Sep 23, '17Joined: Mar '01; Posts: 542; Likes: 44I really miss any point you're making because it's you making all the judgement. Nurses, like any one else, can not be all things to all people. Certainly you have "missed the mark" of meeting patient expectation at some point in your career, so I would expect you to be understanding and show some tolerance for others. It is not their job to engage YOU in distracting conversation. I have a really hard time believing they allowed a suicidal patient to go home. It sounds to me like the nurse's "cold" eyes were assessing eyes and you didn't like it one bit, although it is exactly what she is responsible for. I'm thinking a fake smile would have been totally inappropriate in this situation.
Sep 23, '17Specialty: 20 year(s) of experience ; From: US ; Joined: Apr '09; Posts: 617; Likes: 1,182Sometimes a fake smile turns into a real smile, and sometimes it even spreads into laughter, the best medicine of all! There are many times a smile is in order in life in general and especially so in nursing! Smiles heal. Try it sometime when you're feeling down.
I think there's actually a physiological link between our brains and our facial muscles contracting in to an upward position!
I know I am not the only one who has ever forced a smile especially when you've been dealing with lots of sad stuff like in nursing. It doesn't make it fake. It's created by me and my will, or actually, by God's will and blessing, so it is as real as any other smile. Can I get a second on that emotion???Last edit by wondern on Sep 23, '17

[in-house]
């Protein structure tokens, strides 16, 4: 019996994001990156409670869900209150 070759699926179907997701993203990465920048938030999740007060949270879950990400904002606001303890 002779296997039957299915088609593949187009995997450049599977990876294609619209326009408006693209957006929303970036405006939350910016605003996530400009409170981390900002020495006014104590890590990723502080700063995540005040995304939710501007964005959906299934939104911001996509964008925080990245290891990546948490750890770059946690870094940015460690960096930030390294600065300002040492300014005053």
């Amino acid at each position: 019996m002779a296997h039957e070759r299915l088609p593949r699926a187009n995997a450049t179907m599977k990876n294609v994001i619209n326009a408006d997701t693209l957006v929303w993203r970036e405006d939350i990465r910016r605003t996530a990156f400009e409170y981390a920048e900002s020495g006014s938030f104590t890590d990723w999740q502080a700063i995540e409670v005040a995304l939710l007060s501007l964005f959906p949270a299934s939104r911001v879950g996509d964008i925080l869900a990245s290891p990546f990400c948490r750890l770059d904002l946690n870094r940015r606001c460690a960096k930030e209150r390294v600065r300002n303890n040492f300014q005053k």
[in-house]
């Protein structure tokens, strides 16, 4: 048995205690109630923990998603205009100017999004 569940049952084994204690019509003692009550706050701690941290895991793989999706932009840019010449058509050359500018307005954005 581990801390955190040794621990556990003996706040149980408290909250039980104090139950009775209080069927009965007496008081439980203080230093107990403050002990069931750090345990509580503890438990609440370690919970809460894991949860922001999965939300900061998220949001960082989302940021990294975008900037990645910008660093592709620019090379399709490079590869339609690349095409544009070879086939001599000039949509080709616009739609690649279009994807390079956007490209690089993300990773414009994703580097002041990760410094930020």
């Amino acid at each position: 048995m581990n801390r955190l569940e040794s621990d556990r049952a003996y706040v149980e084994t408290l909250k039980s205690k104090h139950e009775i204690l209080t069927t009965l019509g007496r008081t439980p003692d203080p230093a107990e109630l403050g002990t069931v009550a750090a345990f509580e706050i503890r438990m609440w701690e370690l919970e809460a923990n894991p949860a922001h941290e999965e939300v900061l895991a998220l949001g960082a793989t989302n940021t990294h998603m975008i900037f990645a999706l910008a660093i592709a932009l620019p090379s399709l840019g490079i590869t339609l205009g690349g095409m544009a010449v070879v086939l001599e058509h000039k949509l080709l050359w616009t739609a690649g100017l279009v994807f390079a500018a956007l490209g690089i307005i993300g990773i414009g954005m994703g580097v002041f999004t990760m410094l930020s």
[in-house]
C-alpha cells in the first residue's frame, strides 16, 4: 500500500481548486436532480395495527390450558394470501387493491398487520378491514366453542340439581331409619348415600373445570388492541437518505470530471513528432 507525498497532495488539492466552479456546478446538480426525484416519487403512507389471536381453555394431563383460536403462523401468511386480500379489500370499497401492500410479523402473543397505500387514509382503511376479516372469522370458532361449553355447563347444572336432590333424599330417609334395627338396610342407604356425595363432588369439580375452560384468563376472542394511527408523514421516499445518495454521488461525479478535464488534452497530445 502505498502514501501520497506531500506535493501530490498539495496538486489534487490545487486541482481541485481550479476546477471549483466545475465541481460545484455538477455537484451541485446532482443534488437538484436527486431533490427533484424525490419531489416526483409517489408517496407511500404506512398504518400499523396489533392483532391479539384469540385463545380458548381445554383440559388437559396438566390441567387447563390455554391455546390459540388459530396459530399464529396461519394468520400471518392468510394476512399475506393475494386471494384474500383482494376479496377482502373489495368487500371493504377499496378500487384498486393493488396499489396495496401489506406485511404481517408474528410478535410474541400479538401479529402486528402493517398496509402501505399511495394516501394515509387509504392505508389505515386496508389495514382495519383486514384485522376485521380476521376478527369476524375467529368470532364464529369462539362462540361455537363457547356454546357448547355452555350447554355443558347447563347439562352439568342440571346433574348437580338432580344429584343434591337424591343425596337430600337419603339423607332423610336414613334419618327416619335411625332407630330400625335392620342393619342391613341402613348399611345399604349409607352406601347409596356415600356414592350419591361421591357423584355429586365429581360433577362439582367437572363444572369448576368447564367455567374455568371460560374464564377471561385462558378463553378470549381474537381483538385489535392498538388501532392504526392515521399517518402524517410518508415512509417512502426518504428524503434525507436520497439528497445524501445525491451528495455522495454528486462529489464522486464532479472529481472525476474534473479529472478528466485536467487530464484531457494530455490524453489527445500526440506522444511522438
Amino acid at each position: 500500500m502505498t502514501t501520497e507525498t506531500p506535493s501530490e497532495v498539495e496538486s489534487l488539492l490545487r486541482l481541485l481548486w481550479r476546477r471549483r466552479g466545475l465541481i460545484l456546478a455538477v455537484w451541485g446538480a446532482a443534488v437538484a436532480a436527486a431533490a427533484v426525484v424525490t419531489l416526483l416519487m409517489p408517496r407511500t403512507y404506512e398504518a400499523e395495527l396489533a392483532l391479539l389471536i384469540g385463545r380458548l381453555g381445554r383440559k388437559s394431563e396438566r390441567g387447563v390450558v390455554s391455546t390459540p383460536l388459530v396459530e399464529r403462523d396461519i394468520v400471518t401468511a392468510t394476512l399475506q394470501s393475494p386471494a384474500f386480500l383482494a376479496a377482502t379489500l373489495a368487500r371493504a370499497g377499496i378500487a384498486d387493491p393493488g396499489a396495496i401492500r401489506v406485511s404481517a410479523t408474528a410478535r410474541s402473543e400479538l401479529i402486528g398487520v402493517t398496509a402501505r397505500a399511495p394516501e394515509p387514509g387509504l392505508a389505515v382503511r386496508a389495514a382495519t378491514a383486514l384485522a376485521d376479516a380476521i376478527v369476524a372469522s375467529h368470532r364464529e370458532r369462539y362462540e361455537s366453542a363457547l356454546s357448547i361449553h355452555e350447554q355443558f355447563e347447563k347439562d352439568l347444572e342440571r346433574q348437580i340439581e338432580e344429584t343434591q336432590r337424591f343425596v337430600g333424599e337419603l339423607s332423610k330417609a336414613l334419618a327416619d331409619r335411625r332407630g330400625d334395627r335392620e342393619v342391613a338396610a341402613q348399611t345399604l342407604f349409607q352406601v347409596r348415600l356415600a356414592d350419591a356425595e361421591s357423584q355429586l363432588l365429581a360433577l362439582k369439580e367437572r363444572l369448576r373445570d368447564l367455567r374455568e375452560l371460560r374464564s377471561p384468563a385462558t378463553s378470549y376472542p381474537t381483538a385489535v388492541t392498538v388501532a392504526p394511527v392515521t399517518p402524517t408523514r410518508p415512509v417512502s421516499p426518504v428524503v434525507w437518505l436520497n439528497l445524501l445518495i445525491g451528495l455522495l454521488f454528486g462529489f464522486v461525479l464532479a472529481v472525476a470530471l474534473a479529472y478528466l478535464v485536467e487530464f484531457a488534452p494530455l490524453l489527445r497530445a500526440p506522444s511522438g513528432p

Sep 23, '17Joined: Dec '13; Posts: 253; Likes: 693I understand many ED nurses are feeling inappropriately slighted by this post, but I think the point is that when you are a parent whose child is in distress in any capacity you no longer are a nurse in the professional sense - you are a frightened parent that goes into mother-bear mode, and she is roaring in pain in the only forum she knows of where she can vent her spleen.
When you are a nurse AND a parent, parent wins every time. When you are a scared parent you lose all professional nurse sense in the blink of an eye. You find yourself suddenly naked and trembling, stripped down to your humanity with your soul laid bare before God and everyone. Not a pleasant place too be.
More than any one offense of this encounter I sense she felt let down that the type of help she sought wasn't available to be had in any ER by the ED's very nature of saving lives first and everything else come in second.